Wednesday, February 18, 2009

Family Programs

I’ve been working on a couple of large projects this past month.

Although they’ve been interesting, I’ve found myself struggling with the “brain fog” that often seems to hit in December and/or January, in which it takes a great deal of effort to stay focused and productive. But the days are growing longer and, this week, we were blessed with unseasonably warm weather. So now I know again, that winter will *not* last forever: Spring is on its way!

So, what – you might ask – have I been up to?

I just finished a Tu B’shevat program for a family program at a local synagogue. It was actually a lot of fun to prepare for! As a brainstorming tool, I used a web format like this:

I find it helps me a) make sure I include activities for different types of learners; and b) visualize the interrelationships between some of the areas.

You’ll notice that some of the areas are “content” areas (eg, Israel, Mitzvah work) and some are “modalities” (i.e, writing, art, drama) and some can be “either/or” (texts, music). Depending on the age of the group, I may add other ideas to the web. “Movement” is a popular one, as is “books or stories.” After brainstorming, I share the web with another person to see what ideas it triggers for them.

And then, I get to work!

Especially if it’s a multi-age program – but even if it’s not – I generally try to come up with more than one idea or activity for circle in the web, using Bloom’s taxonomy as a loose guide. For example, if the topic is “Tu B’shevat,” in the writing center, I might offer the following selections:

  • Write 15 things that come from trees.
  • Write a poem (haiku or acrostic) about some aspect of trees.
  • Write a journal entry as if you the boy in Shel Silverstein’s The Giving Tree trying to explain to his children why there were no trees planted on their street.
  • Pretend you are an inanimate object that helps people fulfill the mitzvah of bal tashchit/do not destroy. Describe yourself; tell what you do; discuss how you feel when people use you; and provide one rationale for people who ignore you to change their behavior.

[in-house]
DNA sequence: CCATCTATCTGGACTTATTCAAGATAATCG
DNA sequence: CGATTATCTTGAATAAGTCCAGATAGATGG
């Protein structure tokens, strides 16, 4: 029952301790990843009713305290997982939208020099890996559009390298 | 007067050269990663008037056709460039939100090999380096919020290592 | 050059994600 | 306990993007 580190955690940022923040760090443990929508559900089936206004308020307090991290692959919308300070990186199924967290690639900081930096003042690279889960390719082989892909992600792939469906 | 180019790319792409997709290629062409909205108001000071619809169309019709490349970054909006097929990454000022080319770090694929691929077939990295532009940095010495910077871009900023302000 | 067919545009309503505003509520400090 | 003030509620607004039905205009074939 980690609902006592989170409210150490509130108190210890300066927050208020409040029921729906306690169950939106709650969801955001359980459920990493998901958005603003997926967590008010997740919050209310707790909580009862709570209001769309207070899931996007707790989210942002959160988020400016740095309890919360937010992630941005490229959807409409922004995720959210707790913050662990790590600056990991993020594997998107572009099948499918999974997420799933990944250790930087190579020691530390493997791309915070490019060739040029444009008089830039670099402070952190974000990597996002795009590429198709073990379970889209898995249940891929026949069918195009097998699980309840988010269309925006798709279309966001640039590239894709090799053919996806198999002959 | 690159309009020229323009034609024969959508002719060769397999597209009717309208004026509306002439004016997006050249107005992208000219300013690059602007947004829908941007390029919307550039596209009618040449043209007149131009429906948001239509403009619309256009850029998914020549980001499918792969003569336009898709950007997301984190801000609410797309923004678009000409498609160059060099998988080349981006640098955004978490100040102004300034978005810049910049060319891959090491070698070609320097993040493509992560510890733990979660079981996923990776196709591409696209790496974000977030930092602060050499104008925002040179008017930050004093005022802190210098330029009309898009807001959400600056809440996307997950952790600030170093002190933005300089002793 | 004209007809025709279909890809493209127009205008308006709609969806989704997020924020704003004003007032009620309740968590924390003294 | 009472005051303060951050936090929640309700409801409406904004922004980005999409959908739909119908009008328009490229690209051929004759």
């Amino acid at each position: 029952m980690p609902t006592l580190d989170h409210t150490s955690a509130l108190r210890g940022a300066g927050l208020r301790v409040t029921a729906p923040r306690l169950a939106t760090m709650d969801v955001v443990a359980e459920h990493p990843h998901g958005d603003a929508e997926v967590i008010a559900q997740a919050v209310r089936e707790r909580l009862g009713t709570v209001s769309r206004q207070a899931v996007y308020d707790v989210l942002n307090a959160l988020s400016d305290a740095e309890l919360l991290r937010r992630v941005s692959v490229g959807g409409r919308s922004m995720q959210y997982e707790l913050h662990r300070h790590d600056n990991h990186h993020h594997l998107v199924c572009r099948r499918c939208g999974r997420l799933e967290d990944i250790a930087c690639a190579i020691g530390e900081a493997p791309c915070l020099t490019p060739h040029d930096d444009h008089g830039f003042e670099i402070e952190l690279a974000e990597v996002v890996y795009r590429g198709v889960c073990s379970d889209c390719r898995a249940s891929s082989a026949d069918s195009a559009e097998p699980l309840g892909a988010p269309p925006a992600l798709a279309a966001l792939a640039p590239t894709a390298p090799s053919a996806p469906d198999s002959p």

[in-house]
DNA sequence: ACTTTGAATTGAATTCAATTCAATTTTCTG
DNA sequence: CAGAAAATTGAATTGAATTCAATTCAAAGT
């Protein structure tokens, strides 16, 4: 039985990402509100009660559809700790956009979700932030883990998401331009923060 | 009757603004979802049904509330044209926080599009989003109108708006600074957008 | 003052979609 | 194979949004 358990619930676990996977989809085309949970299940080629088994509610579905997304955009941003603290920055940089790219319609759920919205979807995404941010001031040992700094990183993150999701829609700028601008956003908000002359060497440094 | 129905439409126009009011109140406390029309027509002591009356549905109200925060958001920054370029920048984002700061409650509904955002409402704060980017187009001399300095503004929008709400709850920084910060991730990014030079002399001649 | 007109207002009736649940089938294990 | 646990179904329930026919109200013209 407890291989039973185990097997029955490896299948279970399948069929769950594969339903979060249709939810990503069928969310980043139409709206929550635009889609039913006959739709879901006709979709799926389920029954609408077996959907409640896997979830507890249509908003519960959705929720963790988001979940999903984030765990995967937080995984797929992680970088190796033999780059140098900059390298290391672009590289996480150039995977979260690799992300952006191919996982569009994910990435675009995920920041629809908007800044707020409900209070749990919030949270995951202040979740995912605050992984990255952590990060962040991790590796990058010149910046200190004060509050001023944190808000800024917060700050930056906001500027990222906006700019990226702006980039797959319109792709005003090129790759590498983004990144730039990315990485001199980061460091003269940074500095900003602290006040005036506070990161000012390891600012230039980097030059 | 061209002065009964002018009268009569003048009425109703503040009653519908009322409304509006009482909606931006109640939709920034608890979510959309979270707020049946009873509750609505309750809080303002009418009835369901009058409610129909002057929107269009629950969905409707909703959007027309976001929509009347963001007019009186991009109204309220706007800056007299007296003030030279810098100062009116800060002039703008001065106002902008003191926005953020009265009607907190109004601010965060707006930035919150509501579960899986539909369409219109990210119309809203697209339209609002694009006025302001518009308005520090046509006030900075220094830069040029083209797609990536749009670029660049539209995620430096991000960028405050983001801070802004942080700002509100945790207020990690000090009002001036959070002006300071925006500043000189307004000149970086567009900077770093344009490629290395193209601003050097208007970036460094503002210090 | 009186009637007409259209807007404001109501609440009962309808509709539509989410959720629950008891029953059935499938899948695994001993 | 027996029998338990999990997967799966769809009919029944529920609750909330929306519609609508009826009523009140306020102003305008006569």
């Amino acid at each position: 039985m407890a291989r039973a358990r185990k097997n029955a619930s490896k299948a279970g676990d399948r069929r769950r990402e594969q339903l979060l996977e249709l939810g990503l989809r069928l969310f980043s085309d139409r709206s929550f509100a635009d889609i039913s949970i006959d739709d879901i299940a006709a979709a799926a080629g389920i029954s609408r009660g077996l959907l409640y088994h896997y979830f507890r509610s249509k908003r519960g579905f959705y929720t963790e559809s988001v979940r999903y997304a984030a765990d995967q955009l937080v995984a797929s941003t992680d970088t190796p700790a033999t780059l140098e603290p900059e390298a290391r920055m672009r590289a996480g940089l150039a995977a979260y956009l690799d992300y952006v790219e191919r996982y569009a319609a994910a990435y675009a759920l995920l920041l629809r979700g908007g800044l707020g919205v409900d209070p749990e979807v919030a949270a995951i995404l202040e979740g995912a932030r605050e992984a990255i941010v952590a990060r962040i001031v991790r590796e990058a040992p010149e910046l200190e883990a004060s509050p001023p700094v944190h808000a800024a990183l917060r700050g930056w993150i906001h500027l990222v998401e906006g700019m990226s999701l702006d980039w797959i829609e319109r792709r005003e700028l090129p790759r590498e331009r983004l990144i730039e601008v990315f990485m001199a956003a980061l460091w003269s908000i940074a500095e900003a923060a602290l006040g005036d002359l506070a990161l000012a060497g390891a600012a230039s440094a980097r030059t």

Particularly for large-group program, but also for class lessons, I often like to provide participants with a variety of options from which to choose. If possible, I like to do this both when presenting the lesson, but also in reinforcing it through class work and assessment. By providing choices, I find that students are apt to focus more on the content and less on the method. The ultimate question I’m asking them to answer is “What do I know (or what have I learned) about this topic?” A student may do a better job of illustrating what s/he has learned rather than writing a descriptive paragraph. For family programming, the levels of projects also allow parents and children to work together on something slightly more sophisticated or nuanced than the child would undertake on his or her own.

I like setting up “centers” or “stations” for people to work at – it gives me an opportunity to locate several “quiet” activities near each other; to break the group into more manageable subgroups; and gives me a quick view of which activities seem to be attracting the most (or the least) participants. My personal preference is to provide one large block of time for “center work” and allow people to move through the activities at their own pace. For some groups, that sense of freedom translates into chaos – they do better with defined time blocks. In that case, it’s particularly crucial that I provide more than one activity per center, to accommodate those who work at a faster pace than others.

It is important, however, to have both a formal beginning as well as an ending to the program. During the beginning you can set the stage for the experiences the group will be having, and outline whatever specific parameters there may be. The ending provides a chance to summarize the learning as a whole group. Asking “What’s one thing you learned today” will result in more targeted responses than “Did you enjoy the program." I also use the final period as an opportunity to have participants fill out a brief (half-page) evaluation sheet consisting of the same questions I use in my own reflective exercises. I ask both students and parents to fill out an evaluation, with the only difference in the questions being the final one.

  1. What did you learn today?
  2. What worked particularly well?
  3. What should we change next time?
  4. Did your child participate the way you thought s/he would? OR Did you get to work with your parent the way you wanted to?

Organization helps make a program like this more successful. My next posting will contain some “tricks of the trade” I’ve learned along the way!

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